This car was presented in 1939, and was made by the Holka-Werke at St. Margrethen. It's also loaned to Geneva.
Dufaux Racer from 1905
Charles and Fréderic Dufaux was only 24 and 22-year-old respectively, when they opened their own mechanic shop.
In 1904 they decided to compete in the Gordon Bennett Race. It was one of the most prestigious event of those years.
The engine was designed by Charles and made by Piccard&Pictet. According to the rules, all components of the racers have to be made in the same country, so they required special tyres with the sign: Michelin Genéve.
The car was vandalised before the race by some unknown hooligan, so the chance was gone.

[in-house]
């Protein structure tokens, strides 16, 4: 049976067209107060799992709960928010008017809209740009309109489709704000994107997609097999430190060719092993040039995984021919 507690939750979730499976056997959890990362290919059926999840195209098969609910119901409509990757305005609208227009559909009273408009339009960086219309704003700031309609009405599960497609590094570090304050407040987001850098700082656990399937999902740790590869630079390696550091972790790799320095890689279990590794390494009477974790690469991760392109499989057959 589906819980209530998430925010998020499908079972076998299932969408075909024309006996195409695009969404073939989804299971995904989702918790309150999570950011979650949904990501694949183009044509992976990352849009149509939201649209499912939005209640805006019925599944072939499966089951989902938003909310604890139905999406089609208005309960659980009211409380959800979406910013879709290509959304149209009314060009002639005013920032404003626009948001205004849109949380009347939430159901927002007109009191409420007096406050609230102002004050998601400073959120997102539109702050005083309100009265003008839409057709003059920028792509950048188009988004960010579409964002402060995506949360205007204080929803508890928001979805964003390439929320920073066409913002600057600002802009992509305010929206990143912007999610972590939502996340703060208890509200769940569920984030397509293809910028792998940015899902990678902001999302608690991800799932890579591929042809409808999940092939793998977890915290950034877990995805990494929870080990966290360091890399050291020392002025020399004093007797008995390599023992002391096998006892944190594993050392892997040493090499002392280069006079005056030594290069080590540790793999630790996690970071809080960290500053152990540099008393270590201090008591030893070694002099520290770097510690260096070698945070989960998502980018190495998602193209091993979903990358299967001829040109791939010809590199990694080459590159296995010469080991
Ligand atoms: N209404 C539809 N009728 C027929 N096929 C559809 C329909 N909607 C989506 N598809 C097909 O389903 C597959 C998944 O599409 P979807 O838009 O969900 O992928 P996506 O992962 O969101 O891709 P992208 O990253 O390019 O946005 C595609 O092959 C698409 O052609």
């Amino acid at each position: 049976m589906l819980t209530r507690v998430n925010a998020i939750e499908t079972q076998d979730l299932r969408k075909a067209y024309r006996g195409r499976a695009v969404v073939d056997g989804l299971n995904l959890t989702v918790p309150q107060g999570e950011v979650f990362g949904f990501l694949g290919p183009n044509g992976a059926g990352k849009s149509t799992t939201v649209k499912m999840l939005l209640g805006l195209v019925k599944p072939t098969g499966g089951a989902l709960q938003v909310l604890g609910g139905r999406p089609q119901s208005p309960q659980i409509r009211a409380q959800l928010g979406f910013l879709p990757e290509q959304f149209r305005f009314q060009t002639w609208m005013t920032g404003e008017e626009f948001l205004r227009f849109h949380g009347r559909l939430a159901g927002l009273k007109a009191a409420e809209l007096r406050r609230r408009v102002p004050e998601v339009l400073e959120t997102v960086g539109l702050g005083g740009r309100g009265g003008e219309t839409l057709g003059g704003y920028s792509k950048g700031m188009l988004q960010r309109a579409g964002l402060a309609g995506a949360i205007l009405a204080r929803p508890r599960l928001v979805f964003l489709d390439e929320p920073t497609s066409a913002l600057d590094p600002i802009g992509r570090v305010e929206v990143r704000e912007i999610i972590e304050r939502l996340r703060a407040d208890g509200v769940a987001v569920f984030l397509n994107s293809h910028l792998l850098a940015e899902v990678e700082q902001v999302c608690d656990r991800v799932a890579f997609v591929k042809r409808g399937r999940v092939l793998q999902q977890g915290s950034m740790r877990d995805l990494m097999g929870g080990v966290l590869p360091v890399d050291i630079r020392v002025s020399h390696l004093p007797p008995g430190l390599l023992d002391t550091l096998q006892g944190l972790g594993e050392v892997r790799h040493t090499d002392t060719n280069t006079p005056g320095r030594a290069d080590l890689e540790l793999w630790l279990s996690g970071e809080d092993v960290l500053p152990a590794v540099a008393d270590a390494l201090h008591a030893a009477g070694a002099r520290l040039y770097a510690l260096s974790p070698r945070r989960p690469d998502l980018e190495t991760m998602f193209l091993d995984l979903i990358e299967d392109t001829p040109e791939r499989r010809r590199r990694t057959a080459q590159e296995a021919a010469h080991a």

But at other, not so famous races the car proved to be fast, extremely fast. As a result, the New York Herald featured an article about them in December, 1904. Pierpoint Morgan, a millionair immediately flied to Geneva to meet with them but, by mistake, they refused the meeting.
In 1905, the first Swiss Car Show was held. The Dufaux stand featured two models: a 35 PS Limousine and an 8-cylinder, 80 PS Gordon Bennett racer.
But difficulties with the Swiss Automobil Club caused that none of the 3 Dufaux racers were able to compete again, although the GB race even crossed Switzerland and contained a part in Auvergne.
Soon they met with C.S.Rolls who became their distributor in the UK. He also wanted to race with the "MOnstrum", the 4-cylinder, 26400 cc, 150 PS engined racer. But problems arose so the whole plan was dropped.